Into that Darkness: From Mercy Killing to Mass Murder; and Albert Speer: His Battle with Truth, by Gitta Sereny

Summary: Two masterpieces of Second World War history that show the terrifyingly human face of the monstrous

Gitta Sereny’s subjects in these two seminal works are the war crimes and the industrialised genocides of the Nazis. But, as the prisms through which she explores these issues are the biographies of Franz Spangl and Albert Speer, she never loses sight, or lets the reader lose sight, of one of the most troubling truths about these, and all, atrocities: that the war criminals and monsters who perpetrate them are as human as any one of us.

Albert Speer on trial in Nuremberg

Albert Speer on trial in Nuremberg

Speer was, amongst other roles, Hitler’s armaments minister and Sereny’s biography of him is rich in detail regarding the management of Germany’s wartime economy and Speer’s exceptionally effective efforts in keeping it functioning in the face of Allied bombing, Nazi in-fighting and Hitlerian fantasy. Stangl was a provincial police officer, transferred into the Nazis’ early experiments of murder with their “mercy killing” programme, and finally “promoted” to manage the death camp at Treblinka. The two biographies therefore provide chilling insights into both the highest echelons of Nazism and the horrific consequence of the decisions taken there.

Franz Stangl in prison in Dusseldorf

Franz Stangl in prison in Dusseldorf

Sereny’s thorough research into her subjects included extensive interviews with both men. Almost of necessity she came to establish considerable sympathetic understanding with them. But she never lost sight of what they did. Her conversations in Dusseldorf prison with Stangl forced him, with devastating personal effect, to finally acknowledge what he had done. Speer, a much more intelligent man, arguably one with the potential for greatness, was altogether a more slippery character, and so much more sophisticated in evading, even to himself, similar acknowledgement of his measure of responsibility for the crimes of the Nazis. At the end of the war he had all but deluded himself into believing that the Allies would ask him to help lead in the reconstruction of a devastated Germany.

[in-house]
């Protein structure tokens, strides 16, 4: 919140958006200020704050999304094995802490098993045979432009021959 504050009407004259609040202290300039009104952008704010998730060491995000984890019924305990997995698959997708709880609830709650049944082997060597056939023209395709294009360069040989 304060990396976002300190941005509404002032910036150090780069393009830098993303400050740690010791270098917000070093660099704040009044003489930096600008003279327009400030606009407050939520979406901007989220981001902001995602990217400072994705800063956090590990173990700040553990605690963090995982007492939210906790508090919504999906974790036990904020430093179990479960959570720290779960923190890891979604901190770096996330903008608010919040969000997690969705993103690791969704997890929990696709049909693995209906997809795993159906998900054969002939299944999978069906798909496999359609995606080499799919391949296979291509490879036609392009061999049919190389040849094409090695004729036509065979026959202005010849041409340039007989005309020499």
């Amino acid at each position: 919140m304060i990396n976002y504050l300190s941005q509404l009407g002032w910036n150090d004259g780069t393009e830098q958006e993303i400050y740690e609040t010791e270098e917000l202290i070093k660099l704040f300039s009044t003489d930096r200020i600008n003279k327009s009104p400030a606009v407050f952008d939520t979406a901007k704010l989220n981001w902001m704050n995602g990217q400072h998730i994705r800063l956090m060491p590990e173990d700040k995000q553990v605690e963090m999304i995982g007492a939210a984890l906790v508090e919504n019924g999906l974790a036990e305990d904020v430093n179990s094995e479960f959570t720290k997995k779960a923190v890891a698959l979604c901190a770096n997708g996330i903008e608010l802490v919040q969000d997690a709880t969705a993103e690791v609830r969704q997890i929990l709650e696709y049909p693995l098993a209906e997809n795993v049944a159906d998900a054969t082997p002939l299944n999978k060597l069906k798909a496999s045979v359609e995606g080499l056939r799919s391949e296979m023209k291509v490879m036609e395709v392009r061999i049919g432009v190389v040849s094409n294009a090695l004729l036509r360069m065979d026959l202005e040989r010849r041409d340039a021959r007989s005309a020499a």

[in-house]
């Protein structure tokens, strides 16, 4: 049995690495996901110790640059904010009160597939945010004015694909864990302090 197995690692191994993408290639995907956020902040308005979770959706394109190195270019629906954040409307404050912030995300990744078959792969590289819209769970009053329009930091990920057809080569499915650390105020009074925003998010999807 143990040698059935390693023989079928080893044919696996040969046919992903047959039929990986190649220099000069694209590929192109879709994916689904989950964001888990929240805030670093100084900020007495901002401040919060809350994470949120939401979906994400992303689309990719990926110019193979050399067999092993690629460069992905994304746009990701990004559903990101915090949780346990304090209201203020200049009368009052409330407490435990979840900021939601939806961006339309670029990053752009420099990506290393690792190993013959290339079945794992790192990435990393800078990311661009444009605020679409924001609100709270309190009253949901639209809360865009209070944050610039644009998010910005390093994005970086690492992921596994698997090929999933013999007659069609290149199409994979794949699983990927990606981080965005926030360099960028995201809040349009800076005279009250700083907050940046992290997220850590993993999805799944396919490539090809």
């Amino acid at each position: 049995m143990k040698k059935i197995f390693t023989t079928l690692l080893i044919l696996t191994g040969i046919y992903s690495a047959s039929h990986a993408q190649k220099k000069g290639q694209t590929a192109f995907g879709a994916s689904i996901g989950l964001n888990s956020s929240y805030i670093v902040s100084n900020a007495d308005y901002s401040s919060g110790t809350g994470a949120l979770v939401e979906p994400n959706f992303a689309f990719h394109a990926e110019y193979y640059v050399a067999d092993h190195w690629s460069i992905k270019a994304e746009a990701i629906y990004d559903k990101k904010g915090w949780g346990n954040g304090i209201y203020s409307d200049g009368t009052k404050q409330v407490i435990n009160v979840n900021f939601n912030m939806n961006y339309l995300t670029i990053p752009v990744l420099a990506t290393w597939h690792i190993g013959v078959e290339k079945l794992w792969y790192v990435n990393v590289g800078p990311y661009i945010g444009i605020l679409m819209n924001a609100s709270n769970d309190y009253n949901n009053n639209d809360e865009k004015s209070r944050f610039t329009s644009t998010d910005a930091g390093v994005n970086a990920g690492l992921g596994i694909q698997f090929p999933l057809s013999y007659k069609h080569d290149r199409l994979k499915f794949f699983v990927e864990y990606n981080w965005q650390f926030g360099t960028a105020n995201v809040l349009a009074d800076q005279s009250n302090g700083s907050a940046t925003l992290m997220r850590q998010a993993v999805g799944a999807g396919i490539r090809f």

In spite of the bleakness of the books’ subjects they are not devoid of heroism: In Into That Darkness Rudy Masarek, a leader of the Treblinka uprising, stands in telling contrast to Stangl; in the case of Speer Claus von Stauffenberg, the leader of the 20 July plot against Hitler, stands in juxtaposition. Though they appear only fleetingly in the pages of these books the lives of these men, with their exceptional moral and physical courage, powerfully indict the evasions of both Stangl and Speer. These were men who came from similar backgrounds but whose moral choices were diametrically opposed to everything that Stangl and Speer came to stand for.

These are amongst the most extraordinary and important works of non-fiction of the 20th Century. They are compelling studies of the descent into evil of one ordinary man and an extraordinary one. They are powerful, elegantly written, gripping and vital for understanding how close to the abyss human beings and human society still hovers.

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